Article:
Your web application is getting input via query and post parameters. The input can produce cross-site scripting, SQL injection and other security breaches. By now we know WAF has limitations as it does not run in the process but in the network: 1. Some may be dependent on SSL keys when the traffic is encrypted. Those cannot handle the DH case 2. It cannot be sure which user is responsible for which SQL statements as the process may use a different user to run the SQLs 3. Sophisticated URL tampering may fool the WAF 4. Developer setting a backdoor in the application (activated by extra query parameter to finally run dedicated malicious code). How WAF can figure that out?
Take the following example: user browser is sending this HTTP request to get a list of users in the department http://applicationHost/getData.aspx?code=derpatment. But the user can also change manually into a different code value like http://applicationHost/getData.aspx?code=company. In addition to that lets say that the SQLs are being executed by a thread pool that authenticated using some generic user. 1. Database tool cannot tell who originated the request. 2. WAF need to be sophisticated to figure out something is wrong with the URL.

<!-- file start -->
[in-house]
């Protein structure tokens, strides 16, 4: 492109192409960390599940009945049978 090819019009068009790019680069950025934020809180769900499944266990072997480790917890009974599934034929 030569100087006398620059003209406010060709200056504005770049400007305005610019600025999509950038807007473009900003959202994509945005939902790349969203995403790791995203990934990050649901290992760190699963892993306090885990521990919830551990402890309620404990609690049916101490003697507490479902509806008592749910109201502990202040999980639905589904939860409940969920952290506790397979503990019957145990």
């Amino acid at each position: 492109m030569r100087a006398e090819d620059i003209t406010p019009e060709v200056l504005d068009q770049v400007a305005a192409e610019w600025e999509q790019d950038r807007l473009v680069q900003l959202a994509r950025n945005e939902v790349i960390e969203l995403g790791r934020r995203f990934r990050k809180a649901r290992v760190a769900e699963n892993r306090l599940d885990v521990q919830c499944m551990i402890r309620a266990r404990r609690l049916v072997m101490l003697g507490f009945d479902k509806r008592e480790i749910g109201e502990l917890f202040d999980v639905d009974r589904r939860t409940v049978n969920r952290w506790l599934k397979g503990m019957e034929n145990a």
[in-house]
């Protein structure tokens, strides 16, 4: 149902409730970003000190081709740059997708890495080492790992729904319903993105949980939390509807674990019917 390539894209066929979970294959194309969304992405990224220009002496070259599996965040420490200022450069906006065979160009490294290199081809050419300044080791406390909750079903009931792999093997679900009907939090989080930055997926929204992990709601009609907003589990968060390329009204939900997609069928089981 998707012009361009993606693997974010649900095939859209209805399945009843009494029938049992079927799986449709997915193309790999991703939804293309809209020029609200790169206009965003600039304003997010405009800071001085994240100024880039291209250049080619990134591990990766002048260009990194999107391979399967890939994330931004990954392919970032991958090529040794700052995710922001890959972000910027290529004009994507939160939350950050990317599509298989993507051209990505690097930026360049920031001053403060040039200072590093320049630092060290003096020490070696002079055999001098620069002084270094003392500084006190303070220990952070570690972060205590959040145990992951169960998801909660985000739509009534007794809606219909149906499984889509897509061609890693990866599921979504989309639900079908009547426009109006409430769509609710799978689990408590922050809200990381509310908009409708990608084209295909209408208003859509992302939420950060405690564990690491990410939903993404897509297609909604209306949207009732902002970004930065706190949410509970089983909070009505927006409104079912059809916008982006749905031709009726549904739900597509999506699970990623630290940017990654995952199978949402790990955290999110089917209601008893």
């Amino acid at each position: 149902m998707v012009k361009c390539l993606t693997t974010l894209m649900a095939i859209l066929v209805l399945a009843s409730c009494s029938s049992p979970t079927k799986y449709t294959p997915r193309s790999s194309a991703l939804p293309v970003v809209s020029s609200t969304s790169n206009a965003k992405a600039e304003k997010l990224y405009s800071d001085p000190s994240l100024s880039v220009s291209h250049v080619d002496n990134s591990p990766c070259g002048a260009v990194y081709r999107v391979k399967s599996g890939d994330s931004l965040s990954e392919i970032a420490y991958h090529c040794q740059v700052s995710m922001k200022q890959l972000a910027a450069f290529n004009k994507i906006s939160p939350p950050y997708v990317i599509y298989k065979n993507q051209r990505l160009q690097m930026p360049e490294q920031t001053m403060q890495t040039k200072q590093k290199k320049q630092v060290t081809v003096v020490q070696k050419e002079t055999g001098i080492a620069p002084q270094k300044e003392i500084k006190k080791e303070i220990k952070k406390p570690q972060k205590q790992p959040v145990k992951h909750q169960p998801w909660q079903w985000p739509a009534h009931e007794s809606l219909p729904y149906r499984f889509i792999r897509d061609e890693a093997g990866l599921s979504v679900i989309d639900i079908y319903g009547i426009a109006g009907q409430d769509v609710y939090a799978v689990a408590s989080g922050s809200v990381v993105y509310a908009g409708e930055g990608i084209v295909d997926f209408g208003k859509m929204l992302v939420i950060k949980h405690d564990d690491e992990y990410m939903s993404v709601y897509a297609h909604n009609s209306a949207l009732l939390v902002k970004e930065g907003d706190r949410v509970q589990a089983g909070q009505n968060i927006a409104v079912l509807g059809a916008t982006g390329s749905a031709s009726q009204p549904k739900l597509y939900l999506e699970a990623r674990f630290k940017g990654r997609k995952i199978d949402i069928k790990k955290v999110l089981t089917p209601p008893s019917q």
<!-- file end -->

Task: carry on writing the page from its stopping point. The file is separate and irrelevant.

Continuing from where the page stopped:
The only option you have to correlate user details (name and IP) with exact SQL statement that the application is executing is by being at the point where the application is sending the SQL statement out of the process. That is the real SQL after the application complete the input processing. No heuristics, no false positive. Owl for IIS is aiming to expose all SQL statements.